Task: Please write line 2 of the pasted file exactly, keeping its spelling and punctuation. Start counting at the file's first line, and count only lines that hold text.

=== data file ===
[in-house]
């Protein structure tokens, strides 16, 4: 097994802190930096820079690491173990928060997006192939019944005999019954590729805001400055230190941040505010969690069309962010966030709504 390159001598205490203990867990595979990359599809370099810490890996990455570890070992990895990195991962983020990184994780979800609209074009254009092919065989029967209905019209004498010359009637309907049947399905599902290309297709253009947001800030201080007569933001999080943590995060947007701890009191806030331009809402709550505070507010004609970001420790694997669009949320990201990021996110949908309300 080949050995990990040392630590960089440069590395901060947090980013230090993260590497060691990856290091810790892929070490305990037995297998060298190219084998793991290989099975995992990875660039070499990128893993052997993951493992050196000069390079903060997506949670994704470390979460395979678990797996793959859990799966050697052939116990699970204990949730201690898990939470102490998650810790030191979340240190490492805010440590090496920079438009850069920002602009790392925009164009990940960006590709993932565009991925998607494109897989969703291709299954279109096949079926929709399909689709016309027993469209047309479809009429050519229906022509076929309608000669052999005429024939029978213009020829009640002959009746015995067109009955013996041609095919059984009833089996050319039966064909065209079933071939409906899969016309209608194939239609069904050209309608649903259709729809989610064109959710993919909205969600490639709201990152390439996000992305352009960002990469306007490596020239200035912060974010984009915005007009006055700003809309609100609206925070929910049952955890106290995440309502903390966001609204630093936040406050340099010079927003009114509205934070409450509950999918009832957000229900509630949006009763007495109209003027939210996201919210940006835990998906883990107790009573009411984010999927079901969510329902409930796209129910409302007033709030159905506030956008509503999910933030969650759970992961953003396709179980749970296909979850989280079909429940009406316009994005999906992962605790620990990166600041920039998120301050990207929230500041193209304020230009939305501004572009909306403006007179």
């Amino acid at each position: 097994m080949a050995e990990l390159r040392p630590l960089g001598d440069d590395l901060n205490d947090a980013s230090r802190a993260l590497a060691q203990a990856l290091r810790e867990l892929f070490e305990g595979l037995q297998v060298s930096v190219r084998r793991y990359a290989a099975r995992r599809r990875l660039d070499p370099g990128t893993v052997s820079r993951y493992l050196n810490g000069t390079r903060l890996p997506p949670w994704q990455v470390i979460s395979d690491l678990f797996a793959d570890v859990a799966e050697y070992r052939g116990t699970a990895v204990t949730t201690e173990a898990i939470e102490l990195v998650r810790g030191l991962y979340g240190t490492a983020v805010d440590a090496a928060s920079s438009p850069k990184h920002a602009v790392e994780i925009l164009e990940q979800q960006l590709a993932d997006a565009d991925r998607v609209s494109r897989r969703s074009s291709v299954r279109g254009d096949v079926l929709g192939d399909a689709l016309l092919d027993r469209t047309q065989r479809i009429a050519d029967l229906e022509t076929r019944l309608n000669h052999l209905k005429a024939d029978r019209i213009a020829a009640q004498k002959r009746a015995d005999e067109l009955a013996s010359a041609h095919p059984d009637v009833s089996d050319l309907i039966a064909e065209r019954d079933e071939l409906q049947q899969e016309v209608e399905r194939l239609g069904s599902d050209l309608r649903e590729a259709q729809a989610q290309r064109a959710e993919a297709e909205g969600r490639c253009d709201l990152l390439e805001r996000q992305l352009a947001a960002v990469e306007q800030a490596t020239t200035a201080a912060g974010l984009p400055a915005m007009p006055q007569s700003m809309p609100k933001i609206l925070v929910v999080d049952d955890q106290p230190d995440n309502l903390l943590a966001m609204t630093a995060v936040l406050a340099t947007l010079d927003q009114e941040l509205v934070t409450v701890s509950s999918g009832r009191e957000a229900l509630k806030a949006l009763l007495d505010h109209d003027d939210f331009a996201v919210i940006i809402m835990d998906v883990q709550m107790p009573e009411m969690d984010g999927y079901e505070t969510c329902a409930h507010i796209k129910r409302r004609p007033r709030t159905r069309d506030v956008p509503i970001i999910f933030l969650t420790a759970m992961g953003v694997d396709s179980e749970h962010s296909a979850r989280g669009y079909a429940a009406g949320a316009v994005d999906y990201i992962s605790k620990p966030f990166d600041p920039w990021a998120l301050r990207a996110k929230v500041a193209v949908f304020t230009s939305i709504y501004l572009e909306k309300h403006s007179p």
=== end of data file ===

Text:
């Protein structure tokens, strides 16, 4: 097994802190930096820079690491173990928060997006192939019944005999019954590729805001400055230190941040505010969690069309962010966030709504 390159001598205490203990867990595979990359599809370099810490890996990455570890070992990895990195991962983020990184994780979800609209074009254009092919065989029967209905019209004498010359009637309907049947399905599902290309297709253009947001800030201080007569933001999080943590995060947007701890009191806030331009809402709550505070507010004609970001420790694997669009949320990201990021996110949908309300 080949050995990990040392630590960089440069590395901060947090980013230090993260590497060691990856290091810790892929070490305990037995297998060298190219084998793991290989099975995992990875660039070499990128893993052997993951493992050196000069390079903060997506949670994704470390979460395979678990797996793959859990799966050697052939116990699970204990949730201690898990939470102490998650810790030191979340240190490492805010440590090496920079438009850069920002602009790392925009164009990940960006590709993932565009991925998607494109897989969703291709299954279109096949079926929709399909689709016309027993469209047309479809009429050519229906022509076929309608000669052999005429024939029978213009020829009640002959009746015995067109009955013996041609095919059984009833089996050319039966064909065209079933071939409906899969016309209608194939239609069904050209309608649903259709729809989610064109959710993919909205969600490639709201990152390439996000992305352009960002990469306007490596020239200035912060974010984009915005007009006055700003809309609100609206925070929910049952955890106290995440309502903390966001609204630093936040406050340099010079927003009114509205934070409450509950999918009832957000229900509630949006009763007495109209003027939210996201919210940006835990998906883990107790009573009411984010999927079901969510329902409930796209129910409302007033709030159905506030956008509503999910933030969650759970992961953003396709179980749970296909979850989280079909429940009406316009994005999906992962605790620990990166600041920039998120301050990207929230500041193209304020230009939305501004572009909306403006007179």